Document the Code and its Context
When you submit the code, there needs to be enough context and background to
help us with the requirements for
//third_party. To that end, we require some
metadata be associated with the code. The metadata is sprinkled among a few
OWNERS file must list at least two full-time Googlers explicitly. The two
full-time Googlers must be the first two listed in the
OWNERS file. (Owners
approve-only satisfy this requirement.)
Afterwards, additional owners may be listed as desired.
The exceptions to this rule are:
- Linking to another
OWNERSfile within third_party using the
file:<file>syntax is allowed. (go/owners#file)
- Other language-specific guidelines; for example, an
third_party/java_srcmust link to the corresponding
third_party/java. See an example here //piper/third_party/java_src/SAMPLE_JAVA_SRC_PACKAGE/OWNERS
- The canonical list of FTE-equivalent groups is maintained in the linter code.
IMPORTANT: Under no circumstances may an
OWNERS file under
include the line
BUILD file must declare the licensing type and export the license file
BUILD file is required to have two rules:
exports_files(). The former declares the licensing type, while the latter
identifies the file containing the license. The licensing type describes
Google’s obligations in using the code. This is an example of the
for a project licensed under the “Apache 2.0” license:
# Foo, a framework for frobbing widgets. package(default_visibility = ["//visibility:public"]) licenses(["notice"]) exports_files(["LICENSE"]) ...other build rules (or perhaps none if you aren't using the build system)...
See details at go/thirdpartylicenses.
NOTE: Copyright notices are no longer required in Google-authored, internal-only
files such as
BUILD files. (go/copyright) On a related note, individual author
information is now deprecated for
LICENSE must contain the text of the license for the code
NOTE: To be used at Google, third-party code must have some sort of license. If you have some agreement that you think gives you a right to use the code, and you aren’t sure if it counts as a license, send it to emailremoved@ and they will advise you.
Some packages only include the name of a “common” license (like “MIT” or “BSD”)
README file somewhere, and not any actual license text. For the purposes
of determining which license applies to the package, it is okay if the
upstream package only links to the full text, rather than having the full text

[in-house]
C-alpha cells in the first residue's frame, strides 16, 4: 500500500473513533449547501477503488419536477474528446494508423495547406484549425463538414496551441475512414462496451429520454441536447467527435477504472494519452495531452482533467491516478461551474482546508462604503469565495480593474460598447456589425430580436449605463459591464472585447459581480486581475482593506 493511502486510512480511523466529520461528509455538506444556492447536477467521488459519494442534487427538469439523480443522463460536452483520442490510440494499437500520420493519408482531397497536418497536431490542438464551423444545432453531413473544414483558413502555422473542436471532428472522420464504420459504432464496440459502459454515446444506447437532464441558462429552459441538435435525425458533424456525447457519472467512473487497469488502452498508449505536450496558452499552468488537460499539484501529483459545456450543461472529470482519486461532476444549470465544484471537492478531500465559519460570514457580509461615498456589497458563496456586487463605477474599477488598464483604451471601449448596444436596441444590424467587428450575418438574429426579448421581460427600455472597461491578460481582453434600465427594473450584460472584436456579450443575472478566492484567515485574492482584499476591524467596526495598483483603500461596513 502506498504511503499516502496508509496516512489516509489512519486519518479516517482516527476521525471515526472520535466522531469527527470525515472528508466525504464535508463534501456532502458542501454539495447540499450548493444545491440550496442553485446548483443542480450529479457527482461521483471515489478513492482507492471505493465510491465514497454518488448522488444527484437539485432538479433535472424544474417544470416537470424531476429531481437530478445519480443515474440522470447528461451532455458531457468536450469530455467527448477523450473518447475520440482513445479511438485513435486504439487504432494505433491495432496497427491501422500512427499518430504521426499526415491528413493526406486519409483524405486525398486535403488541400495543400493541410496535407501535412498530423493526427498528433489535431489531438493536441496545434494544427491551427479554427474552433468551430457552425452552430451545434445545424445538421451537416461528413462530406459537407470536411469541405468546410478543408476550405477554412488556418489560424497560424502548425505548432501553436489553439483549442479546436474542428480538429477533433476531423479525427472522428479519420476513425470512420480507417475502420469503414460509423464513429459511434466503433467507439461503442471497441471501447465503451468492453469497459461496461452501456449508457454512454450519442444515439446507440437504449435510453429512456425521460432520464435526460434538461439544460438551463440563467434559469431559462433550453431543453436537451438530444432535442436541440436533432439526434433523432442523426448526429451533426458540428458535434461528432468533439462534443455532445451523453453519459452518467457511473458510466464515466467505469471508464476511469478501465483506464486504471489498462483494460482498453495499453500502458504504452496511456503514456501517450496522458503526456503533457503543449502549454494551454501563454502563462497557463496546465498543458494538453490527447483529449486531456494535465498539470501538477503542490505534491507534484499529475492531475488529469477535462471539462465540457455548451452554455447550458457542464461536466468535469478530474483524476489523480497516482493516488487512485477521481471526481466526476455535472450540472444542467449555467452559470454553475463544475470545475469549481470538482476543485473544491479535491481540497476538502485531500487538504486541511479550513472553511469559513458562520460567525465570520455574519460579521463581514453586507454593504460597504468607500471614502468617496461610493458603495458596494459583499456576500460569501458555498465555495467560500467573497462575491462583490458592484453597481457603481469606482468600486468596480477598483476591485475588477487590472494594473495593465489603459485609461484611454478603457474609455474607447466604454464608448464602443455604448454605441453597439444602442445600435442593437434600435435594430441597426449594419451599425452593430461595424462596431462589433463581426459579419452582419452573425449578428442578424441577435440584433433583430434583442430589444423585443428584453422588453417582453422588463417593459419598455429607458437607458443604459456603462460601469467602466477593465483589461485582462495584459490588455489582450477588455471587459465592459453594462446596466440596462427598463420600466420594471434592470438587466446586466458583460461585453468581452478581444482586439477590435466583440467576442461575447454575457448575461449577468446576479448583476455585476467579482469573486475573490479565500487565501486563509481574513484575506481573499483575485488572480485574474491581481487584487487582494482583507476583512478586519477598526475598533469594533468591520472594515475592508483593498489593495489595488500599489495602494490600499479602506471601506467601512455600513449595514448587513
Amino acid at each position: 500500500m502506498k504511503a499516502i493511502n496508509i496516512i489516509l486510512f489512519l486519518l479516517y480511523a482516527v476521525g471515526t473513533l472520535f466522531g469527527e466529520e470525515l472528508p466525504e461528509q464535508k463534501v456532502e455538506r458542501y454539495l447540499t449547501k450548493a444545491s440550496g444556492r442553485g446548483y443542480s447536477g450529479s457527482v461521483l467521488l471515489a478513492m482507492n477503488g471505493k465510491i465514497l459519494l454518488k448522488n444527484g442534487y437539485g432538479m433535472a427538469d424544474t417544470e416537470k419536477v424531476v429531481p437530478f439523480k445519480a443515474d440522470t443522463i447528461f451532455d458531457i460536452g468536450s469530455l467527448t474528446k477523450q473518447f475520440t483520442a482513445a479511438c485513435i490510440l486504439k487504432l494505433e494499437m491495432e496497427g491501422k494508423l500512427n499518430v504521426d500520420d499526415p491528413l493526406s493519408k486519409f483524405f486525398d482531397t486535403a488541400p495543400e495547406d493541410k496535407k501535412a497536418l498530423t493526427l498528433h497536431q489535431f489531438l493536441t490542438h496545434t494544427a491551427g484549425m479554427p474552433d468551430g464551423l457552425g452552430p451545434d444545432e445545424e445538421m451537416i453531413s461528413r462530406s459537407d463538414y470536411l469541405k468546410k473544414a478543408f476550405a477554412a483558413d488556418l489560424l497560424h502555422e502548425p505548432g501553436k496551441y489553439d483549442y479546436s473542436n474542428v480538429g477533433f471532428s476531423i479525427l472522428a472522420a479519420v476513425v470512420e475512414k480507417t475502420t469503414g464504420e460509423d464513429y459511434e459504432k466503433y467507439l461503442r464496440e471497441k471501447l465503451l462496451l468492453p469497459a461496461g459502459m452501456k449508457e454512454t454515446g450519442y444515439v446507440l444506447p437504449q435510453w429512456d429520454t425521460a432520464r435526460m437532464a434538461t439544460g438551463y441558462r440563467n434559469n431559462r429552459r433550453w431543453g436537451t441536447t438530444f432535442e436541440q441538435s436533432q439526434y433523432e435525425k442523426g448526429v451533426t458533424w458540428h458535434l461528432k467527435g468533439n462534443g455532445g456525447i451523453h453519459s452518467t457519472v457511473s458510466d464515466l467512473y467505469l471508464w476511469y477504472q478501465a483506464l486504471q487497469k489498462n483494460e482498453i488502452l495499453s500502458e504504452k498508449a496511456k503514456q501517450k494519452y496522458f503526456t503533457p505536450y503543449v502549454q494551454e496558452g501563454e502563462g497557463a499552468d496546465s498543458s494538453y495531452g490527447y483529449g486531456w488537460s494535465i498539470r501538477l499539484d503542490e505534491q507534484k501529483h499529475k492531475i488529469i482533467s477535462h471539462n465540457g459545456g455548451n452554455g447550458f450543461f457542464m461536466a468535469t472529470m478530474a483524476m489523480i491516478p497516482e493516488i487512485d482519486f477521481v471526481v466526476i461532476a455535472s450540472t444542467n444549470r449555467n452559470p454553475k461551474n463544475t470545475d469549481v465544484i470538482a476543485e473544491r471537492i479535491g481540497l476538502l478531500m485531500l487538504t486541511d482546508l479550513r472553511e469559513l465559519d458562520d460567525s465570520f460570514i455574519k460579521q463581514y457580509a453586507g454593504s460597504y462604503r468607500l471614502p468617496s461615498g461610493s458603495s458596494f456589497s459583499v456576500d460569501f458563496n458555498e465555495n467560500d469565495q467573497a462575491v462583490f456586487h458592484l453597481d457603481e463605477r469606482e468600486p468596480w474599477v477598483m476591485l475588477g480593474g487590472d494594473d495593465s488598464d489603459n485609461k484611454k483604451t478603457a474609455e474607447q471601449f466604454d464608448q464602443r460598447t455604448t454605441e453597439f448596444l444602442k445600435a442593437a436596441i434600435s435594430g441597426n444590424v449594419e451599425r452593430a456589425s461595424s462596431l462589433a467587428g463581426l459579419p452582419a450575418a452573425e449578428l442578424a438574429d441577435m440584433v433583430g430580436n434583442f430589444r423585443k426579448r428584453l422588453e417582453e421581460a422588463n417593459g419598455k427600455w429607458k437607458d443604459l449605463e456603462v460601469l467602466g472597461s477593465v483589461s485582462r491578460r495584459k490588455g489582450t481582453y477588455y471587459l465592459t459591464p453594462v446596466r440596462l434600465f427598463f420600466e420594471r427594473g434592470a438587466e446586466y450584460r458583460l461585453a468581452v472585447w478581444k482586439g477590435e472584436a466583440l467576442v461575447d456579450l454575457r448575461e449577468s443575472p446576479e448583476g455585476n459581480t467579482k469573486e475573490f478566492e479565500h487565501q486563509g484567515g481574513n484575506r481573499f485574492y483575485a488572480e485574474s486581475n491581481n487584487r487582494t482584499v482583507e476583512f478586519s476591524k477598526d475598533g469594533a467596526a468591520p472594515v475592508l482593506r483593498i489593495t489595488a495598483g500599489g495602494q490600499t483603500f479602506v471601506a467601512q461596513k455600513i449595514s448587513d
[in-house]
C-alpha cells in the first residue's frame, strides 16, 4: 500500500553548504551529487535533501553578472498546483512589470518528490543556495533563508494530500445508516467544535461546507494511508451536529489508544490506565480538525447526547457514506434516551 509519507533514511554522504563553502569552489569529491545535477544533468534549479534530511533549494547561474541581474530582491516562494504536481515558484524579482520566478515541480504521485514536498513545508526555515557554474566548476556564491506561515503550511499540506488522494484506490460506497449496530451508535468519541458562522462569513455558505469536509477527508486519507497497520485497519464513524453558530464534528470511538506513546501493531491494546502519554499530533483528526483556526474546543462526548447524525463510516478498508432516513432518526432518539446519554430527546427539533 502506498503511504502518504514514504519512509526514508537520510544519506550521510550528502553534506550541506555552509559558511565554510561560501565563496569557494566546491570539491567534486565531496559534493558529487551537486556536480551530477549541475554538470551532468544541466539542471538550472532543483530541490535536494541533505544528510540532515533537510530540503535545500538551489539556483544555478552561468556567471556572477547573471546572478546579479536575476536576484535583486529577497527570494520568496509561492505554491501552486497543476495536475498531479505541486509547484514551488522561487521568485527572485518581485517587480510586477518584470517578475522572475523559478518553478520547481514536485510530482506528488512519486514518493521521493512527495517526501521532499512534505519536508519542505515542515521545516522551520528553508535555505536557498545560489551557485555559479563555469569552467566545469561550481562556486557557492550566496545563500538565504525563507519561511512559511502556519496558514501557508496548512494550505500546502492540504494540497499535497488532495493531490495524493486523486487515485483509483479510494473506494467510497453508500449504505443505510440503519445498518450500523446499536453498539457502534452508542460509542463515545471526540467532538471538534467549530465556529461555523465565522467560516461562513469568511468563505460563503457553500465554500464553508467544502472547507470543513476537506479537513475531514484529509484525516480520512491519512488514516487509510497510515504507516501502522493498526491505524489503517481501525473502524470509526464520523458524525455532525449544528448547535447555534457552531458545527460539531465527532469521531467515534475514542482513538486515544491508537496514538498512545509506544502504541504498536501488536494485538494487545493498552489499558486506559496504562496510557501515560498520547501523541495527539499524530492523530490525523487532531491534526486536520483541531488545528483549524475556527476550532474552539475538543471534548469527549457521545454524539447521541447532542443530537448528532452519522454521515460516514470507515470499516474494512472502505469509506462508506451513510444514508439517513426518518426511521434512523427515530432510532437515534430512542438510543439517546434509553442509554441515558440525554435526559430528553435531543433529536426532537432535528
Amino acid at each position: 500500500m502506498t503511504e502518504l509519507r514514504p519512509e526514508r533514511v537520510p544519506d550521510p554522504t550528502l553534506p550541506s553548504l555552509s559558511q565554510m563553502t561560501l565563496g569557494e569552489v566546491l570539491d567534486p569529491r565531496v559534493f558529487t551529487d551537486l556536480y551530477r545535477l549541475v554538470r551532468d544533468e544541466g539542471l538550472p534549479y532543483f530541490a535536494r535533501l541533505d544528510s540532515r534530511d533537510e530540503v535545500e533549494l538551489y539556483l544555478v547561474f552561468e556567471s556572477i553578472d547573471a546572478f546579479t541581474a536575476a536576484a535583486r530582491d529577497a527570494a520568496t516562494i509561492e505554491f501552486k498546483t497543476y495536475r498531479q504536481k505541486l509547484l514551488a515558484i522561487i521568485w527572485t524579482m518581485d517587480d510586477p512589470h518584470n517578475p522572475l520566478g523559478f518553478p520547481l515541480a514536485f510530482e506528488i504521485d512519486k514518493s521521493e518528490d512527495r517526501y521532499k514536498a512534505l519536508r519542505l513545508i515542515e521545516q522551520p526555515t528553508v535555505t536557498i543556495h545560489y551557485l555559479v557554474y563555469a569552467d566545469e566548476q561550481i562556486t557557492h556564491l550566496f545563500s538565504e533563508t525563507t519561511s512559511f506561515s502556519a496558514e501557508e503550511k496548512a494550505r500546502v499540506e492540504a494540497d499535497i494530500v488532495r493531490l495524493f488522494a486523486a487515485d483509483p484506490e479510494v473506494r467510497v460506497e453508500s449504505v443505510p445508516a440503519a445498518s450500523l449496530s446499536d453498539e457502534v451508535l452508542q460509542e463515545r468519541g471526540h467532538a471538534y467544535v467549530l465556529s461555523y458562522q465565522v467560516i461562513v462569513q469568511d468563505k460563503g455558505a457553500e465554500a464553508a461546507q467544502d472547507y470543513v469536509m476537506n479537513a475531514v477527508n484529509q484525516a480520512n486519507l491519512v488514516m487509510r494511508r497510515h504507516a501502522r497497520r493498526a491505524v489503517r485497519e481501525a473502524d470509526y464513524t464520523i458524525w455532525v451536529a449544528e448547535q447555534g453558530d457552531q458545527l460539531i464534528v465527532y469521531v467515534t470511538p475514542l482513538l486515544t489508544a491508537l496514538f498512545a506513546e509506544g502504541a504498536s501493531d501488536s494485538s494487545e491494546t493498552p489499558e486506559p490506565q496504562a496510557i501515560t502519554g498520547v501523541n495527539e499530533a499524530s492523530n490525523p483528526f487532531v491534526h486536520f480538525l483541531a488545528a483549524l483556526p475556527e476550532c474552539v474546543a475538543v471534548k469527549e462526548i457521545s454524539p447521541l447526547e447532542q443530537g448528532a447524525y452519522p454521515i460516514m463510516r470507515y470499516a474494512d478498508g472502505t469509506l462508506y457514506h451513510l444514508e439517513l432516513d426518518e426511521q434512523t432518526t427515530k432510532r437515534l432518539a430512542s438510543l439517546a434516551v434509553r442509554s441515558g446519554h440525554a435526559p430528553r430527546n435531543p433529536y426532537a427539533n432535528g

incorporated in a file. However, only including the name of the license in the
LICENSE file instead of the complete license text is
not good enough. There is
a limited exception to this rule for R packages.
In either case, when the package is checked into
//third_party, the contents
LICENSE file must be the full text of the license, not a license name
or a link to another file containing the full text. It must also be plain text.
If you only have a PDF or other binary document, copy and paste the contents
into a text file. (Please use a version that has already been word-wrapped to
display nicely in Critique.)
The license for this code must be in a file named
LICENSE in the root
directory of the package. I.e., in the same directory as the
third_party field. If it was distributed like that, you’re good. If
not, you need to create it. If there’s another file in the distribution with the
license in it, rename it to
LICENSE (e.g., rename
LICENSE). If the license is only available in the comments or at a URL,
extract and copy the text of the license into
If you are checking in commercially-licensed software, the text of the entire commercial agreement needs to be placed in the LICENSE file.
If there are multiple licenses for this code, put the text of all the licenses
LICENSE along with separators and comments as to the applications. For
additional information about how to deal with multiple licenses see the
multiple-licenses section of go/thirdpartylicenses.
LICENSE file can be used to automatically generate “About” or “Legal”
screens. Please wrap the
LICENSE file to 80 characters and replace any
non-ASCII characters with their ASCII equivalents so that such automated
processes work well.
METADATA must contain a
METADATA file contains information about where the code was retrieved
from, what version it is, when it was last upgraded, security information, etc..
See go/thirdparty/metadata for a full treatise on the
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